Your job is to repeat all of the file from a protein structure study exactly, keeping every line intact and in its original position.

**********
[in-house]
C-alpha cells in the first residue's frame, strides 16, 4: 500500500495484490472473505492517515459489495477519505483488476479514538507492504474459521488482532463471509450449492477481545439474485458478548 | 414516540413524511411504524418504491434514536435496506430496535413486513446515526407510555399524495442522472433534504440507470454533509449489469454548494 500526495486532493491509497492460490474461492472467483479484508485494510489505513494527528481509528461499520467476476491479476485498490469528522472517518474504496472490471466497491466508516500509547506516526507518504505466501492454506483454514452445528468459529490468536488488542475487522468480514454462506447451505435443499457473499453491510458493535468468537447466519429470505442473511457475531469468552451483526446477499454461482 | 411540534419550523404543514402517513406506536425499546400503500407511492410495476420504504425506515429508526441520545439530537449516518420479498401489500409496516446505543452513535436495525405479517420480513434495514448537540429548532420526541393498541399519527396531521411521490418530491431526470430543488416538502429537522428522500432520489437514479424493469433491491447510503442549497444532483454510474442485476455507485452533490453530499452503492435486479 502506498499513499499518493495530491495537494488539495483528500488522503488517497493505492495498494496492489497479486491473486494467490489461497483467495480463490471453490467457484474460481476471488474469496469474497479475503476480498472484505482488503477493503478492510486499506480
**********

[in-house]
C-alpha cells in the first residue's frame, strides 16, 4: 500500500495484490472473505492517515459489495477519505483488476479514538507492504474459521488482532463471509450449492477481545439474485458478548 | 414516540413524511411504524418504491434514536435496506430496535413486513446515526407510555399524495442522472433534504440507470454533509449489469454548494 500526495486532493491509497492460490474461492472467483479484508485494510489505513494527528481509528461499520467476476491479476485498490469528522472517518474504496472490471466497491466508516500509547506516526507518504505466501492454506483454514452445528468459529490468536488488542475487522468480514454462506447451505435443499457473499453491510458493535468468537447466519429470505442473511457475531469468552451483526446477499454461482 | 411540534419550523404543514402517513406506536425499546400503500407511492410495476420504504425506515429508526441520545439530537449516518420479498401489500409496516446505543452513535436495525405479517420480513434495514448537540429548532420526541393498541399519527396531521411521490418530491431526470430543488416538502429537522428522500432520489437514479424493469433491491447510503442549497444532483454510474442485476455507485452533490453530499452503492435486479 502506498499513499499518493495530491495537494488539495483528500488522503488517497493505492495498494496492489497479486491473486494467490489461497483467495480463490471453490467457484474460481476471488474469496469474497479475503476480498472484505482488503477493503478492510486499506480